Now, the reason I've been looking at said Facebook page is part of my attempts to find out if anyone knows what is going on with regard to my (still closed) local pub.  After all, aren't CAMRA meant to be the guardians of our traditional pub culture?  Well, while the closure has been mentioned and some vague intimations of some kind of unspecified action maybe being taken at some equally unspecified point in the future, it is clear that they really aren't interested.  It simply isn't the 'right' sort of pub.  It seems plain, based on what I've read, is that they are far more interested in visiting twee little country pubs serving beers with 'amusing' names and taste like they've been filtered through a sweaty jock strap.  Oh, and it has to have been brewed in some obscure micro-brewery.  Indeed, I can't help but feel that their ideal brewer would be one set up in a converted public lavatory - Shit House Brewery, perhaps - bottling raw sewage and presenting it as a 'unique experience'.  You can imagine their top beers: Stencher's Pride, a thick, dark brown brew, so thick, in fact, that it has lumps in it, with a distinctive aroma guaranteed to attract flies.  Or Old Dougie's Best Shitter, a lighter brew named for a local 'character' who regularly frequented the premises when they were still a toilet,always leaving his distinctive 'calling card' in the bowl of his favourite stall.  In fact, it is brewed in that very toilet bowl.  Then there could be Golden Skidder, strained through several pairs of soiled underpants for that unique flavour.  Yep, just the sort of things the CAMRA crowd would be all over...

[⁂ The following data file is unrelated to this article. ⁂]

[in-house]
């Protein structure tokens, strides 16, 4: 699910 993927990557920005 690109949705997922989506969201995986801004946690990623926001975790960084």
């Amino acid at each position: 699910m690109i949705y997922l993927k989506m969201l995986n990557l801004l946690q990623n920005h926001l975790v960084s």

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Tuesday, May 14, 2019

Curucu, Beast of the Amazon (1956)


Another of those obscure B-movies which seems to have vanished into the mists of time, this trailer is about all of you are likely to see of Curucu - Beast of the Amazon these days.  Never released on VHS or DVD, this cheapjack horror/jungle adventure movie seems simply to have vanished. Certainly, I don't ever recall it turning up on UK TV.  Apart from an eye-catching title which wouldn't have disgraced the pages of a contemporary men's magazine, the film has a few other points of interest.  For one thing, it was written and directed by Curt Siodmak who, in the forties had written several of the classic Universal horror movies as well as the popular novel Donovan's Brain, (which has been filmed at least three times).  His directorial career was far less distinguished tha that of his brother Robert (who directed several acclaimed film noirs, including The Killers), being confined to a handful of fifties B-movies.  It was also unusual in having actually been filmed on location in Brazil and, unusually for a B-movie of the period, was shot in colour.